Some members of the media and fans have been quick to label the fight as a 'fluke' and 'rigged' which in the end is no surprise to me. That always happens in the sports world. Many did not believe we would get this result yet failed to remember the one rule of sports -- expect the unexpected. Over the past week, I've been coming to the defense of Ruiz Jr. in the wake of others choosing to call him a joke.

I was shocked and surprised to hear two of my favorite sports analysts, Stephen A. Smith and Shannon Sharpe, make fun of Ruiz Jr. and frame him as just a guy that looked like 'Butterbean.' When I viewed their tweets on social media it honestly made me upset. Sure, Ruiz Jr. may not have fit the mold of what a professional boxer should look like, but they simply should not have just judged a book by its cover.

Personally, I thought it was disrespectful for Smith and Sharpe to throw shade at Ruiz Jr. in the way they did. I felt like they should have done a better job of acknowledging the winner considering the result of the match. Yet choosing to bash someone because of their physical composition appeared like a low blow. The very foundation of sports allows people of all shapes, sizes, genders, races, and backgrounds to compete -- that's why most people follow them in the first place.

Smith was open behind his reasoning for his tweets in which I'd like to shed some light on. Smith was upset about how boxing time after time contains elements of corruption with fans having to wait years until promoters schedule big fights. He along with other followers of the sport were looking forward to the highly anticipated yet potential future match-up between Joshua and fellow heavyweight Deontay Wilder. Smith believes that by Ruiz Jr. beating Joshua it essentially diminished the chances of that fight ever happening with the same amount of buildup, but that still doesn't provide any excuse for mocking the new heavyweight champ.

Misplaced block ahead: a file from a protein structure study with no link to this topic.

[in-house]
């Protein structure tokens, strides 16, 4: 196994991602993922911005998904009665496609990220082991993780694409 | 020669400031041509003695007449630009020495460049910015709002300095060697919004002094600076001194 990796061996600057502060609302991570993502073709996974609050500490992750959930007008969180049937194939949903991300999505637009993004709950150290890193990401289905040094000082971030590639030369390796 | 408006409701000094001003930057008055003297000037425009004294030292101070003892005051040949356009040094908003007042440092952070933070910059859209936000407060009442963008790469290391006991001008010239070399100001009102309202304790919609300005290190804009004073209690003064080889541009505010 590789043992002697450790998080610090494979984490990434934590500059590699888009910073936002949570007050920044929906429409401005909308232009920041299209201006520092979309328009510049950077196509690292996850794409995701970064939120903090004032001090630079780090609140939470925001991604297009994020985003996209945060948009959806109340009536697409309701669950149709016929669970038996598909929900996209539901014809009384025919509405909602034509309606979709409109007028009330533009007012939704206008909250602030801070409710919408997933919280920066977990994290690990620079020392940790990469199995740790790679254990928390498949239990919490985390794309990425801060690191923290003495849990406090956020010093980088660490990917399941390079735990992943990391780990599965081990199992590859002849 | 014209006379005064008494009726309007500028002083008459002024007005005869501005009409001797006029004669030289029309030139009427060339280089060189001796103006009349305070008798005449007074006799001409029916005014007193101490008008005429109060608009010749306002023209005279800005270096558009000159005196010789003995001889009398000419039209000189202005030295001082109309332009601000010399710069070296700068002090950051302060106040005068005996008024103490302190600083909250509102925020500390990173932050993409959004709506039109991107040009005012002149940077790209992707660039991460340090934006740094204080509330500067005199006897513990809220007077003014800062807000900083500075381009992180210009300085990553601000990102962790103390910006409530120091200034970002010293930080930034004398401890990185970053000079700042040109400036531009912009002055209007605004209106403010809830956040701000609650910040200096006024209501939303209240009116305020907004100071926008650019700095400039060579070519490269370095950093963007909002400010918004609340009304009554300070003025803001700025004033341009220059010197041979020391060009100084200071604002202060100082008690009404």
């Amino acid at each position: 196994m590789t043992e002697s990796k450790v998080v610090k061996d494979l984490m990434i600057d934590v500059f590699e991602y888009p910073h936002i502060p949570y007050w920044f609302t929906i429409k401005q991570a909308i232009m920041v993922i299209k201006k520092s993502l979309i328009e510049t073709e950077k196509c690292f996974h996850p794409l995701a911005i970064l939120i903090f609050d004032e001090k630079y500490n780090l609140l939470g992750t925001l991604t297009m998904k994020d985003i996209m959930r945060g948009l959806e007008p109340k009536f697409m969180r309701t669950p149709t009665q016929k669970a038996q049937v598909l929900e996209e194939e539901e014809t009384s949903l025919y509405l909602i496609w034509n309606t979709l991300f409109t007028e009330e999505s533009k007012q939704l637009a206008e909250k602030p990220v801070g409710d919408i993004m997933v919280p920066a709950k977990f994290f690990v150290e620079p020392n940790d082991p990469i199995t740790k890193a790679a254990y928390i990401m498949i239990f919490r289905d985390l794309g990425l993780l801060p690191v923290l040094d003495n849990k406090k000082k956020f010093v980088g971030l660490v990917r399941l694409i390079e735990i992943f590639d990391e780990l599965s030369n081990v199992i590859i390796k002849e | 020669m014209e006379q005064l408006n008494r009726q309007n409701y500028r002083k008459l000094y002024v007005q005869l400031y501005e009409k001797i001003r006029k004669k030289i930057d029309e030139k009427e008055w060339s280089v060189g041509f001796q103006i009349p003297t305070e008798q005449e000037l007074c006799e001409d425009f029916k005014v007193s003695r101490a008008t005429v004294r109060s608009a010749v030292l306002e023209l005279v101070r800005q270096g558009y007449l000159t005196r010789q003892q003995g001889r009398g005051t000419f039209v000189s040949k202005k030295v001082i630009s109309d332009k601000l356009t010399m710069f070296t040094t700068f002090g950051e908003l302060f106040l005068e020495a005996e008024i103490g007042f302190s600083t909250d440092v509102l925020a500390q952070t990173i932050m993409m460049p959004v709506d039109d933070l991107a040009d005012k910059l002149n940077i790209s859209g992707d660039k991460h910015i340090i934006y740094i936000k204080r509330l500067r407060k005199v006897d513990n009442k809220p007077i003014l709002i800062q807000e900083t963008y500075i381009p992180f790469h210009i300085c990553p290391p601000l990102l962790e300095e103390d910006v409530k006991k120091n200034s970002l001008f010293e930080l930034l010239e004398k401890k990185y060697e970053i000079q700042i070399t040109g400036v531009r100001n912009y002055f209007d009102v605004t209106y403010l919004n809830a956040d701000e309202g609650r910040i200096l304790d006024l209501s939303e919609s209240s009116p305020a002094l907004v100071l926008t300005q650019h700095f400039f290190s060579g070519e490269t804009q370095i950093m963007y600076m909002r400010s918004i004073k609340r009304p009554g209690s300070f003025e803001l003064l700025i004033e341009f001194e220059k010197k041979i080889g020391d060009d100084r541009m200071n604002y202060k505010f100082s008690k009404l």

Ruiz Jr. was there for a reason and ultimately seized the opportunity that was right in front of him -- that's not his fault for getting the job done. Just because someone doesn't look like the part doesn't mean they don't possess the same qualities and characteristics as their counterparts. The following pair of videos display the amount of talent Ruiz Jr. does have in the ring. Even fellow boxer Canelo Alvarez and former UFC lightweight/featherweight champion Conor McGregor acknowledge that and have come out to say something on their behalf.

Unfortunately, I don't expect much to change because most will stand their ground and continue to behave the same way. All I'm saying is I did not enjoy some of the top figures within sports media stereotyping Ruiz Jr. based on his looks. I would think that we would be better than that and recognize that anyone can accomplish something great in this world. It all just starts with a simple dream.

I understand and respect other people's takes on this subject, maybe I'm looking into things deeper than what they are, but it struck a chord with me and I felt the need to say something about it.